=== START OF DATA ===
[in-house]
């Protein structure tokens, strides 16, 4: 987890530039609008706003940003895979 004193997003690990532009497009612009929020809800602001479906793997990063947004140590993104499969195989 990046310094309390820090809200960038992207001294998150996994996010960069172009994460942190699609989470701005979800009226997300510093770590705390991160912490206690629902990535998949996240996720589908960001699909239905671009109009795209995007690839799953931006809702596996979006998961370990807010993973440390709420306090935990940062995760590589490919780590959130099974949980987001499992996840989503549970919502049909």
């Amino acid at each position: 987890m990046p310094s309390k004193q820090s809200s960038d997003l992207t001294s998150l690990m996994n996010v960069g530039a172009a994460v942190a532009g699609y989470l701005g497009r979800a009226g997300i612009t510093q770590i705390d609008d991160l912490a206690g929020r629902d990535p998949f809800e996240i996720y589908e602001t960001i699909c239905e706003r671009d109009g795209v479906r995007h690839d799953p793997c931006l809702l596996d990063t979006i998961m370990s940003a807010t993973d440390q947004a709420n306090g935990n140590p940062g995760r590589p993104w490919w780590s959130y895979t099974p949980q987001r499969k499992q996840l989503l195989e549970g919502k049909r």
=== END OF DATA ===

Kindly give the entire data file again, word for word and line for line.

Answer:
[in-house]
């Protein structure tokens, strides 16, 4: 987890530039609008706003940003895979 004193997003690990532009497009612009929020809800602001479906793997990063947004140590993104499969195989 990046310094309390820090809200960038992207001294998150996994996010960069172009994460942190699609989470701005979800009226997300510093770590705390991160912490206690629902990535998949996240996720589908960001699909239905671009109009795209995007690839799953931006809702596996979006998961370990807010993973440390709420306090935990940062995760590589490919780590959130099974949980987001499992996840989503549970919502049909």
């Amino acid at each position: 987890m990046p310094s309390k004193q820090s809200s960038d997003l992207t001294s998150l690990m996994n996010v960069g530039a172009a994460v942190a532009g699609y989470l701005g497009r979800a009226g997300i612009t510093q770590i705390d609008d991160l912490a206690g929020r629902d990535p998949f809800e996240i996720y589908e602001t960001i699909c239905e706003r671009d109009g795209v479906r995007h690839d799953p793997c931006l809702l596996d990063t979006i998961m370990s940003a807010t993973d440390q947004a709420n306090g935990n140590p940062g995760r590589p993104w490919w780590s959130y895979t099974p949980q987001r499969k499992q996840l989503l195989e549970g919502k049909r």